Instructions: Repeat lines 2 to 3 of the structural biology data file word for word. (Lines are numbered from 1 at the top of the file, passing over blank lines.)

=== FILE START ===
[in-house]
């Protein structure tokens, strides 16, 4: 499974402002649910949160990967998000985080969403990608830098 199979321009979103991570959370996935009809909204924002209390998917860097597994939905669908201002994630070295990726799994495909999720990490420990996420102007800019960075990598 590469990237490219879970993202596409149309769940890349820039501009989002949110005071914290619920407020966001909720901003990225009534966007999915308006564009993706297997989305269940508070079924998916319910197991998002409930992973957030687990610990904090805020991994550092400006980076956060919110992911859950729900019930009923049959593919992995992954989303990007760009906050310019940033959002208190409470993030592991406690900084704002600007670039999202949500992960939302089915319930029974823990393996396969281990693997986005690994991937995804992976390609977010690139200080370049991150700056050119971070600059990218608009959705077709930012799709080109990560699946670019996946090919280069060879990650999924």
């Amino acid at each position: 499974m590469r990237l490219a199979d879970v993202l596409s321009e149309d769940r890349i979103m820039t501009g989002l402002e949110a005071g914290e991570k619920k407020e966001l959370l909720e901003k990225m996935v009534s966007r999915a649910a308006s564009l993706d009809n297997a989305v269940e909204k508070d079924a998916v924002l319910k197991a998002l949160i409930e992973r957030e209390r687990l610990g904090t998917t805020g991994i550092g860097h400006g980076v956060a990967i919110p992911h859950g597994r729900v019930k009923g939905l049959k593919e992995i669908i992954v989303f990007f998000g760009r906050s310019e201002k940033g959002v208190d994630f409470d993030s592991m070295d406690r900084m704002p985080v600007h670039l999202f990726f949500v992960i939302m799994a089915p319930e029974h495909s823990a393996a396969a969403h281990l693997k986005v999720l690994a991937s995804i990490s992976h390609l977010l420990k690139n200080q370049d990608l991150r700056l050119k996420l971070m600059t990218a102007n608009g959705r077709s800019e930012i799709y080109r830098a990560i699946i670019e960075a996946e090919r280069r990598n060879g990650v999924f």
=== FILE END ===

């Protein structure tokens, strides 16, 4: 499974402002649910949160990967998000985080969403990608830098 199979321009979103991570959370996935009809909204924002209390998917860097597994939905669908201002994630070295990726799994495909999720990490420990996420102007800019960075990598 590469990237490219879970993202596409149309769940890349820039501009989002949110005071914290619920407020966001909720901003990225009534966007999915308006564009993706297997989305269940508070079924998916319910197991998002409930992973957030687990610990904090805020991994550092400006980076956060919110992911859950729900019930009923049959593919992995992954989303990007760009906050310019940033959002208190409470993030592991406690900084704002600007670039999202949500992960939302089915319930029974823990393996396969281990693997986005690994991937995804992976390609977010690139200080370049991150700056050119971070600059990218608009959705077709930012799709080109990560699946670019996946090919280069060879990650999924």
């Amino acid at each position: 499974m590469r990237l490219a199979d879970v993202l596409s321009e149309d769940r890349i979103m820039t501009g989002l402002e949110a005071g914290e991570k619920k407020e966001l959370l909720e901003k990225m996935v009534s966007r999915a649910a308006s564009l993706d009809n297997a989305v269940e909204k508070d079924a998916v924002l319910k197991a998002l949160i409930e992973r957030e209390r687990l610990g904090t998917t805020g991994i550092g860097h400006g980076v956060a990967i919110p992911h859950g597994r729900v019930k009923g939905l049959k593919e992995i669908i992954v989303f990007f998000g760009r906050s310019e201002k940033g959002v208190d994630f409470d993030s592991m070295d406690r900084m704002p985080v600007h670039l999202f990726f949500v992960i939302m799994a089915p319930e029974h495909s823990a393996a396969a969403h281990l693997k986005v999720l690994a991937s995804i990490s992976h390609l977010l420990k690139n200080q370049d990608l991150r700056l050119k996420l971070m600059t990218a102007n608009g959705r077709s800019e930012i799709y080109r830098a990560i699946i670019e960075a996946e090919r280069r990598n060879g990650v999924f």